The Bad: Remember that part where I said I watched the first episode and didn’t return for months? Yeah. I could very easily see that happening with other viewers. It’s just that wacky. There’s so much craziness thrown at you so quickly that it can be too much to take in. Plus, the first episode (and arguably much of the first season) is pretty corny. Add to all that the fact that Eccleston’s Ninth Doctor, though a solid and likeable character, lacks much of the charm of Tennant’s Tenth and Smith’s Eleventh, and you may find yourself struggling through season one. If you can’t take the cheesy and the bizarre, you should really prepare yourself before diving into Doctor Who. Least favorite moment: I absolutely adore David Tennant and hate to speak ill of him, but I’m afraid my least favorite moment of the series involves his Doctor. Or at least the writers for his Doctor. The Tenth Doctor’s exit from the show is just very…clumsy. I don’t want to ruin anything, but he has this lingering, overly nostalgic end that is clearly an attempt to appease overzealous fans. It’s almost a relief when he finally regenerates (not to mention when the brilliant Steven Moffat takes over as creator in the following season).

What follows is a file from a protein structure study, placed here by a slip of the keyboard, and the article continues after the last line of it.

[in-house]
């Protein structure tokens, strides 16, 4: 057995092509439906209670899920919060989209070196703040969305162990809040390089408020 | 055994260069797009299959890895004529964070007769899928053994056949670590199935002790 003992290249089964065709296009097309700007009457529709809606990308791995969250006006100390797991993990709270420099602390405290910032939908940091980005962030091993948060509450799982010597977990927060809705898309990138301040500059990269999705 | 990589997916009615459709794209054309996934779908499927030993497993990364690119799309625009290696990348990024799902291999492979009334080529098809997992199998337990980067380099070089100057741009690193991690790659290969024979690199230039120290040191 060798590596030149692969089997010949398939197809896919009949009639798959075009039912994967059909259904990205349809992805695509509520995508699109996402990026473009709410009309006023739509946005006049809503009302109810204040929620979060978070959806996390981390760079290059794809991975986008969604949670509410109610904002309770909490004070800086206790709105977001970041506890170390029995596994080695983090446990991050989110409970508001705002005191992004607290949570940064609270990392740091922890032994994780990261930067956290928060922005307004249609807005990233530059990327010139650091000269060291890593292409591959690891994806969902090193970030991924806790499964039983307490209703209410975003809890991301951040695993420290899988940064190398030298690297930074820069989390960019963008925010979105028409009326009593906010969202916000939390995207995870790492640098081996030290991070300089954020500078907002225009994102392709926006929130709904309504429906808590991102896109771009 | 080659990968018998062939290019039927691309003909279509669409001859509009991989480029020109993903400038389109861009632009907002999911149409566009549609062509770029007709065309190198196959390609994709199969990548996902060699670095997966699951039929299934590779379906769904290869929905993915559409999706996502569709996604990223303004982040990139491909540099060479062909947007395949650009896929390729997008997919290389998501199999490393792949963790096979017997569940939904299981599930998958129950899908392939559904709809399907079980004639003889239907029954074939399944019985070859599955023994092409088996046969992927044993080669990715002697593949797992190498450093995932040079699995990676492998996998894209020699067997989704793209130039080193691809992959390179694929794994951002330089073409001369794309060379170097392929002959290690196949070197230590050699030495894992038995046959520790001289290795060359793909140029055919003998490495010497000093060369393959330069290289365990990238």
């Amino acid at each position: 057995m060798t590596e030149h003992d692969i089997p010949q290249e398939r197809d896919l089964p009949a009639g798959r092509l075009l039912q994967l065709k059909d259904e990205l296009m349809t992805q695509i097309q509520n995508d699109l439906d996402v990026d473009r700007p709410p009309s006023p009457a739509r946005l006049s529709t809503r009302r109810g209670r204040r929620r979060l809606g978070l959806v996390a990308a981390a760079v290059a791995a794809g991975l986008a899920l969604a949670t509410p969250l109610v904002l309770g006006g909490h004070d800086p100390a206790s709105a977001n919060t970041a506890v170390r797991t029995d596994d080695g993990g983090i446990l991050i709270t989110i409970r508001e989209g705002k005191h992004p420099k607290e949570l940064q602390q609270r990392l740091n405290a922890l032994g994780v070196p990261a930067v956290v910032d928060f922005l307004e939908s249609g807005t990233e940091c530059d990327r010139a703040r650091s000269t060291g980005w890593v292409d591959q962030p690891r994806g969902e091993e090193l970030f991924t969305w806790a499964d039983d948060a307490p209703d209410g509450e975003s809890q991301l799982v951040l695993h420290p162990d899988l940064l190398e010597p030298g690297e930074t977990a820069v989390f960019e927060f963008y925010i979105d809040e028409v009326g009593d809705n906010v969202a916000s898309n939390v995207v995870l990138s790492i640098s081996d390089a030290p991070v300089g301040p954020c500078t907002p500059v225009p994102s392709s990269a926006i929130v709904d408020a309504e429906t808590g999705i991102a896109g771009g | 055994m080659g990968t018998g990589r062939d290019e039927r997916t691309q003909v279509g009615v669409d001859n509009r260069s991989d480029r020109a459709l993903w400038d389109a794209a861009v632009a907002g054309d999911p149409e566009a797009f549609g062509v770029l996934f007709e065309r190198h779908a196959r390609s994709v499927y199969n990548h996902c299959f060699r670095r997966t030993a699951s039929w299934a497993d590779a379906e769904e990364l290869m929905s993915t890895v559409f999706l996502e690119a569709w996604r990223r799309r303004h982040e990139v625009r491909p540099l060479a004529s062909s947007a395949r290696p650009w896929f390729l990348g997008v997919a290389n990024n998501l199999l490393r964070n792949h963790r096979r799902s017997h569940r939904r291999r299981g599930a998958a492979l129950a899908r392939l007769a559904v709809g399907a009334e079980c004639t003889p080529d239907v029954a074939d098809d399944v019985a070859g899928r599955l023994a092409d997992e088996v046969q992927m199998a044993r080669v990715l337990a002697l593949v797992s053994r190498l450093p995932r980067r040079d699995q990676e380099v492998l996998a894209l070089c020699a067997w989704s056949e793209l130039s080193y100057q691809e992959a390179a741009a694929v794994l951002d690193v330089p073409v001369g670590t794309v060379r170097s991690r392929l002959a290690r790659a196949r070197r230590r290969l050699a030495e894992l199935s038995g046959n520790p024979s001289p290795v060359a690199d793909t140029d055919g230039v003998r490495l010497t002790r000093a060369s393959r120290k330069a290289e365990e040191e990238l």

To Sum It Up: Yes, Doctor Who can be hard to get into at first, and, yes, it can be very cheesy. But once you really give it a try and break into season two, there’s a good chance you’ll end up hooked. Every episode is jam-packed with family-friendly action and clever humor, and the actors who play The Doctor are all pretty phenomenal, though each in very different ways. There’s a great, elaborate story told here—one that any sci-fi or fantasy fan would enjoy immensely. To steal a line from the Eleventh Doctor, you just have to jump in and say, “Geronimo!”

My Grade: A-

11 thoughts on “Doctor Who: the weird and the wonderful

  1. This is a great introduction to new series Doctor Who. I’d strongly encourage you to dip your toes into the giant pond which is Classic Who. I’m currently undertaking the ultimate marathon – 50 years in 50 weeks in which I watch ever episode of Doctor Who ever broadcast in chronological order, and then blog about it. You can check out my blog at

    • Wow! How cool! Thanks for letting me know about your blog! I’ll definitely be checking it out. I’ve been thinking about watching the classic episodes, but it does seem like a pretty massive undertaking! One day soon, I hope 🙂

  2. YES!!!!!!!!! I’ve been watching Who for over 30 years!!! LOVE IT!!! But I guess I am probably one of those insane oddballs you talk about : )